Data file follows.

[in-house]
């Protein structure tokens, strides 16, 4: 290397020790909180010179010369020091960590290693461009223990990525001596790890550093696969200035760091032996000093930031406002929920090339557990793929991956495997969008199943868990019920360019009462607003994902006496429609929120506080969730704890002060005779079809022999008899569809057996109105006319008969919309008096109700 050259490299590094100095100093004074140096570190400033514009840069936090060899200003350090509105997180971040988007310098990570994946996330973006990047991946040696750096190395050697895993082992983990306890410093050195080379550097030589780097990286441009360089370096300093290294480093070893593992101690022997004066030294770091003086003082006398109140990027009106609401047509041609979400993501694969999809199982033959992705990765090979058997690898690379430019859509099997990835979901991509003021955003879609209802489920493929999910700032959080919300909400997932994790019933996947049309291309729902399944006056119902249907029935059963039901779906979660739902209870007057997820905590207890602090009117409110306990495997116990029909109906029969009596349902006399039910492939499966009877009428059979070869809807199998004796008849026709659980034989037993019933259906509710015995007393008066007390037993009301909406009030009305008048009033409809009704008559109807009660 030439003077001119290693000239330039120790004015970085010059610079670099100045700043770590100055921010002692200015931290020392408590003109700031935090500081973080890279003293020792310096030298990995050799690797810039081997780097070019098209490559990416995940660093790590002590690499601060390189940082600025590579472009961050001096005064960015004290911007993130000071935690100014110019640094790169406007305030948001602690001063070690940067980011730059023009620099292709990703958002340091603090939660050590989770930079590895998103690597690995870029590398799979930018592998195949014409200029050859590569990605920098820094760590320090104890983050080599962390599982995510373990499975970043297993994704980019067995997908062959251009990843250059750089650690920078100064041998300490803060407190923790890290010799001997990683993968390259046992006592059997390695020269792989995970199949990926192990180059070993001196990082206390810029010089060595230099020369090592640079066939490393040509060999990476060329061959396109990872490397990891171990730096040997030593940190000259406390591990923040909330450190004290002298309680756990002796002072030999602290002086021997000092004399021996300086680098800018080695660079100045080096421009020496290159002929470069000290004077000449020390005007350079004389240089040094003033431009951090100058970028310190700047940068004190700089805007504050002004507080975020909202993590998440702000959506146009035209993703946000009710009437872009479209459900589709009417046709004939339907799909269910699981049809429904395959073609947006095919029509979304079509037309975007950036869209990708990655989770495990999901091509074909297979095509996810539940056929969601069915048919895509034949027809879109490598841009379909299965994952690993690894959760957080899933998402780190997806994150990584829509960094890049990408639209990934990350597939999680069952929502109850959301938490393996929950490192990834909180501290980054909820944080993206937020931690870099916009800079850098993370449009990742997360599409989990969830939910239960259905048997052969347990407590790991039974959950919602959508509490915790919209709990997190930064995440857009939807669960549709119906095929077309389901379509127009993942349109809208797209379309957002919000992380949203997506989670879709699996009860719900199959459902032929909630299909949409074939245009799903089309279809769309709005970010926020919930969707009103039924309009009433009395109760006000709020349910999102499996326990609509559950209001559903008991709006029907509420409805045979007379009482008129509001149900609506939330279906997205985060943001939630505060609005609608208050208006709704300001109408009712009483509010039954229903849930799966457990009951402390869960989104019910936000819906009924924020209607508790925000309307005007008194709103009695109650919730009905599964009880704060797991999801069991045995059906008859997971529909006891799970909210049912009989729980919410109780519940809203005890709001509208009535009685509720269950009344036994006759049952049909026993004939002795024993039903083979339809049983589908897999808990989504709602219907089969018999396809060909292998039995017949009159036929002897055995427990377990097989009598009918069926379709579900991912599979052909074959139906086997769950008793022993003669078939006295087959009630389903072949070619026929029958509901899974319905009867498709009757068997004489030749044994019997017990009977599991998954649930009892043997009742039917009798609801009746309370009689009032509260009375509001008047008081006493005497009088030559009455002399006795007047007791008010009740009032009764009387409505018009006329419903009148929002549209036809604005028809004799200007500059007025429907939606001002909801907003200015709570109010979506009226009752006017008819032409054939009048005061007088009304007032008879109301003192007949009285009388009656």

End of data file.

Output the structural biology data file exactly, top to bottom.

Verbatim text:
[in-house]
């Protein structure tokens, strides 16, 4: 290397020790909180010179010369020091960590290693461009223990990525001596790890550093696969200035760091032996000093930031406002929920090339557990793929991956495997969008199943868990019920360019009462607003994902006496429609929120506080969730704890002060005779079809022999008899569809057996109105006319008969919309008096109700 050259490299590094100095100093004074140096570190400033514009840069936090060899200003350090509105997180971040988007310098990570994946996330973006990047991946040696750096190395050697895993082992983990306890410093050195080379550097030589780097990286441009360089370096300093290294480093070893593992101690022997004066030294770091003086003082006398109140990027009106609401047509041609979400993501694969999809199982033959992705990765090979058997690898690379430019859509099997990835979901991509003021955003879609209802489920493929999910700032959080919300909400997932994790019933996947049309291309729902399944006056119902249907029935059963039901779906979660739902209870007057997820905590207890602090009117409110306990495997116990029909109906029969009596349902006399039910492939499966009877009428059979070869809807199998004796008849026709659980034989037993019933259906509710015995007393008066007390037993009301909406009030009305008048009033409809009704008559109807009660 030439003077001119290693000239330039120790004015970085010059610079670099100045700043770590100055921010002692200015931290020392408590003109700031935090500081973080890279003293020792310096030298990995050799690797810039081997780097070019098209490559990416995940660093790590002590690499601060390189940082600025590579472009961050001096005064960015004290911007993130000071935690100014110019640094790169406007305030948001602690001063070690940067980011730059023009620099292709990703958002340091603090939660050590989770930079590895998103690597690995870029590398799979930018592998195949014409200029050859590569990605920098820094760590320090104890983050080599962390599982995510373990499975970043297993994704980019067995997908062959251009990843250059750089650690920078100064041998300490803060407190923790890290010799001997990683993968390259046992006592059997390695020269792989995970199949990926192990180059070993001196990082206390810029010089060595230099020369090592640079066939490393040509060999990476060329061959396109990872490397990891171990730096040997030593940190000259406390591990923040909330450190004290002298309680756990002796002072030999602290002086021997000092004399021996300086680098800018080695660079100045080096421009020496290159002929470069000290004077000449020390005007350079004389240089040094003033431009951090100058970028310190700047940068004190700089805007504050002004507080975020909202993590998440702000959506146009035209993703946000009710009437872009479209459900589709009417046709004939339907799909269910699981049809429904395959073609947006095919029509979304079509037309975007950036869209990708990655989770495990999901091509074909297979095509996810539940056929969601069915048919895509034949027809879109490598841009379909299965994952690993690894959760957080899933998402780190997806994150990584829509960094890049990408639209990934990350597939999680069952929502109850959301938490393996929950490192990834909180501290980054909820944080993206937020931690870099916009800079850098993370449009990742997360599409989990969830939910239960259905048997052969347990407590790991039974959950919602959508509490915790919209709990997190930064995440857009939807669960549709119906095929077309389901379509127009993942349109809208797209379309957002919000992380949203997506989670879709699996009860719900199959459902032929909630299909949409074939245009799903089309279809769309709005970010926020919930969707009103039924309009009433009395109760006000709020349910999102499996326990609509559950209001559903008991709006029907509420409805045979007379009482008129509001149900609506939330279906997205985060943001939630505060609005609608208050208006709704300001109408009712009483509010039954229903849930799966457990009951402390869960989104019910936000819906009924924020209607508790925000309307005007008194709103009695109650919730009905599964009880704060797991999801069991045995059906008859997971529909006891799970909210049912009989729980919410109780519940809203005890709001509208009535009685509720269950009344036994006759049952049909026993004939002795024993039903083979339809049983589908897999808990989504709602219907089969018999396809060909292998039995017949009159036929002897055995427990377990097989009598009918069926379709579900991912599979052909074959139906086997769950008793022993003669078939006295087959009630389903072949070619026929029958509901899974319905009867498709009757068997004489030749044994019997017990009977599991998954649930009892043997009742039917009798609801009746309370009689009032509260009375509001008047008081006493005497009088030559009455002399006795007047007791008010009740009032009764009387409505018009006329419903009148929002549209036809604005028809004799200007500059007025429907939606001002909801907003200015709570109010979506009226009752006017008819032409054939009048005061007088009304007032008879109301003192007949009285009388009656």